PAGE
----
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Montana responds in the catastrophic wake of Hurricane Michael

BILLINGS – The country awoke Thursday to the aftermath of Hurricane Michael. As daylight illuminated the scene, the extent of the damages began to unfold.

Michael hit the Florida coast with sustained winds of 155 mph, or two miles an hour short of meeting the criteria for a category five hurricane, which is the highest category.

However as the damage shows, that two miles per hour is an arbitrary benchmark, and though this storm will go into the official record books as something less than the top of the scale, the damage done is still catastrophic.

In the case of this storm, the damage was done mostly by wind and rapid rising storm surge, which creates somewhat of a juxtaposition to the aftermath of September’s Hurricane Florence, which stalled on the coastline of North Carolina and dumped torrential rain in the same spot for days.

Michael portrays a different facet of a hurricane’s potential for devastation and it is something that the Florida Panhandle will be cleaning up after for weeks and months to come.

Aerial Shot of Panama City Florida on Thursday following the destructive passage of Hurricane Michael. (CNN photo)

But they will not be alone. Many will lend helping hands, and some will come from Montana.

A spokesman for the Montana chapter of the Red Cross, Matt Ochsner, told MTN News that the Regional Disaster Officer for Montana and Idaho, Colleen Tone, has already been dispatched to Tallahassee where she will head the operation of a disaster shelter.

Tone has been deployed 15 times across the country in response to disasters like hurricanes and wildfires.

Ochsner also said that more Montana Red Cross staff and volunteers are on standby and will be deployed in the coming days.

Dave Pauli from the American Humane Society says that he has been placed on “high standby” and expects to be sent to that part of the country in the immediate future. Pauli said the work to be done will differ from the situation that followed Florence because the nature of the damage is so different.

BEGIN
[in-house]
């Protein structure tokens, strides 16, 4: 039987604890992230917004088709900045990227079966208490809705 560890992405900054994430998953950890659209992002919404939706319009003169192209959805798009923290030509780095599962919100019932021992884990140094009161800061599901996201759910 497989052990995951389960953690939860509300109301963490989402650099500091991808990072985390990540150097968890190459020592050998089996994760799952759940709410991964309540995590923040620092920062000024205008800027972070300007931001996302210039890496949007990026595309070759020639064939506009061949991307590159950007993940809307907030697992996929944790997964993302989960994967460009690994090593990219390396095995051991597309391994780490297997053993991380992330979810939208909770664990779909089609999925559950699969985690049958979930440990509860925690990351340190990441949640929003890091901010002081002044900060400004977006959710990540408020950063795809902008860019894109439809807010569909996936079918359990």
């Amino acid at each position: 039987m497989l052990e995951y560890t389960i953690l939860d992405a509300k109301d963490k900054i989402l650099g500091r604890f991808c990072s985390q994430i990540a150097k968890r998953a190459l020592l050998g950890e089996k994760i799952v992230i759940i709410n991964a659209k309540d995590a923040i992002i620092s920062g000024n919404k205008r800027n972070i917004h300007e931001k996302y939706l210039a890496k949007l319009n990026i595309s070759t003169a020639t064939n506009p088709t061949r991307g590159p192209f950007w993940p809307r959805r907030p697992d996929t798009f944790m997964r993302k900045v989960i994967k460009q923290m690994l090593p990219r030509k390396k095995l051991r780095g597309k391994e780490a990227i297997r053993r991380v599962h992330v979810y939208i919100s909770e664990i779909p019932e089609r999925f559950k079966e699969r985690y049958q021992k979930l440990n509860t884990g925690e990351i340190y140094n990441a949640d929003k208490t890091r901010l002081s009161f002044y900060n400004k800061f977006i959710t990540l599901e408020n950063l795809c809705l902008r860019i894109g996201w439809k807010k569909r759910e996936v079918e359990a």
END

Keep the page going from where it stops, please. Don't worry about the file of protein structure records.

He says that wind damage creates debris fields that are very dangerous to animals and that he expects some post-storm evacuations to be issued as crews clean up debris, which could lead to more animals being left behind.

Ultimately, Pauli says that they will do whatever specific communities need.

A spokesman for NorthWestern Energy, Butch Larcombe, said that even though they have been asked to provide post-disaster aid in the form of equipment or line crews for past disasters like Hurricane Sandy, at this point no aid has been requested on their end.

We can remember a similar situation from 2017 when Hurricane Harvey stalled over Texas, leading to massive rainfall and flooding, while Maria quickly carved a path through the Carribean.

There is a somewhat eerie similarity as Maria, last year’s “M” hurricane (tropical storms are named beginning with “A” names every year regardless of how many storms are strong enough to be named in a given year) also made landfall with sustained winds of 155 mph.

Michael is the fourth strongest storm to ever make landfall on the continental United States. The Labor Day Hurricane of 1935, Hurricane Andrew, which ripped through Miami in 1992, and Hurricane Camille are the only hurricanes to ever hit the continental United States with higher sustained winds.

If you want to join in Montana’s effort to help those affected by Hurricane Michael the best way to do so is to donate to the red cross, to contribute $10, you can simply text the word “REDCROSS” to 90999.

-Connor Pregizer reporting for MTN News
MTN News

MTN News

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